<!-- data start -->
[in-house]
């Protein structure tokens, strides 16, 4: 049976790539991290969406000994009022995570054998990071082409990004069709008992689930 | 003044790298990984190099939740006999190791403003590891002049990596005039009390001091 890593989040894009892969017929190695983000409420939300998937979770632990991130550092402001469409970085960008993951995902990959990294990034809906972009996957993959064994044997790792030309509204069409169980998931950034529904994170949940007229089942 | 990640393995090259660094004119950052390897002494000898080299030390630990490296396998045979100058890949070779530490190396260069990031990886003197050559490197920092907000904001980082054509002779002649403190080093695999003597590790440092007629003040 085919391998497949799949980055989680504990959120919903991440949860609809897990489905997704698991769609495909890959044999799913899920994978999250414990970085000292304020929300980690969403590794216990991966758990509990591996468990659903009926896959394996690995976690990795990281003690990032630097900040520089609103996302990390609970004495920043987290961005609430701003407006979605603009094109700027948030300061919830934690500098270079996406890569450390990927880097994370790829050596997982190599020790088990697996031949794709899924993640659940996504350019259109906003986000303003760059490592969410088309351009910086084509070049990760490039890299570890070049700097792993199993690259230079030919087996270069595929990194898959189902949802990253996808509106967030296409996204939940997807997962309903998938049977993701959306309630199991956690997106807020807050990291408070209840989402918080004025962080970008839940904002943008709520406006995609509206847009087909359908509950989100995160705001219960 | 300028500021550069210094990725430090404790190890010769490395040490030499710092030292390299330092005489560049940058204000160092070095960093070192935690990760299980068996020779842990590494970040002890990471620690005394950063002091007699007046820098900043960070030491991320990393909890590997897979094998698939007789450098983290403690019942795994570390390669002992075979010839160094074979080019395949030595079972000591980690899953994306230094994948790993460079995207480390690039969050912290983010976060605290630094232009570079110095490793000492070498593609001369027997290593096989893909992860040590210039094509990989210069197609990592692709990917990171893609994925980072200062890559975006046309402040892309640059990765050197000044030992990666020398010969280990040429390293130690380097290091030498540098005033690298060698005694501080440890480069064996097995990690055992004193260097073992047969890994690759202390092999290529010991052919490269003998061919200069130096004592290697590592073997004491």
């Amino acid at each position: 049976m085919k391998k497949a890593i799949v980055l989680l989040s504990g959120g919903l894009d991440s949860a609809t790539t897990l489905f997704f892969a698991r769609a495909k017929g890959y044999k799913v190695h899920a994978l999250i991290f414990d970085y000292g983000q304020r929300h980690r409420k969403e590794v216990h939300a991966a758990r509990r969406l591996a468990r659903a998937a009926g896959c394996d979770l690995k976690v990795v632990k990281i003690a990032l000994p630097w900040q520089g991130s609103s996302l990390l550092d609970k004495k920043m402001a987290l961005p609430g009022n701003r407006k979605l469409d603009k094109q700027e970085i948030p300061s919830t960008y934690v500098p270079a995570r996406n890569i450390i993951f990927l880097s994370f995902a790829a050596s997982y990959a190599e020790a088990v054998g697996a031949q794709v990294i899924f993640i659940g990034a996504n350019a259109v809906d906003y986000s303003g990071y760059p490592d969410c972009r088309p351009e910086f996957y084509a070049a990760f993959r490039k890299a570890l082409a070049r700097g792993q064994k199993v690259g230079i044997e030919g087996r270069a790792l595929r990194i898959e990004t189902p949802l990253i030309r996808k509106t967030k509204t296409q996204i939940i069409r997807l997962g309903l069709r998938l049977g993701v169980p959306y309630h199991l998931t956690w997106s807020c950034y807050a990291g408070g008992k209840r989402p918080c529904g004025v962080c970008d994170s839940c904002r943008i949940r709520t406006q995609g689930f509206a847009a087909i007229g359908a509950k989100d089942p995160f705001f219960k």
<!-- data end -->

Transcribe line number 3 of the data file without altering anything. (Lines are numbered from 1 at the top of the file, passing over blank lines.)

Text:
């Amino acid at each position: 049976m085919k391998k497949a890593i799949v980055l989680l989040s504990g959120g919903l894009d991440s949860a609809t790539t897990l489905f997704f892969a698991r769609a495909k017929g890959y044999k799913v190695h899920a994978l999250i991290f414990d970085y000292g983000q304020r929300h980690r409420k969403e590794v216990h939300a991966a758990r509990r969406l591996a468990r659903a998937a009926g896959c394996d979770l690995k976690v990795v632990k990281i003690a990032l000994p630097w900040q520089g991130s609103s996302l990390l550092d609970k004495k920043m402001a987290l961005p609430g009022n701003r407006k979605l469409d603009k094109q700027e970085i948030p300061s919830t960008y934690v500098p270079a995570r996406n890569i450390i993951f990927l880097s994370f995902a790829a050596s997982y990959a190599e020790a088990v054998g697996a031949q794709v990294i899924f993640i659940g990034a996504n350019a259109v809906d906003y986000s303003g990071y760059p490592d969410c972009r088309p351009e910086f996957y084509a070049a990760f993959r490039k890299a570890l082409a070049r700097g792993q064994k199993v690259g230079i044997e030919g087996r270069a790792l595929r990194i898959e990004t189902p949802l990253i030309r996808k509106t967030k509204t296409q996204i939940i069409r997807l997962g309903l069709r998938l049977g993701v169980p959306y309630h199991l998931t956690w997106s807020c950034y807050a990291g408070g008992k209840r989402p918080c529904g004025v962080c970008d994170s839940c904002r943008i949940r709520t406006q995609g689930f509206a847009a087909i007229g359908a509950k989100d089942p995160f705001f219960k």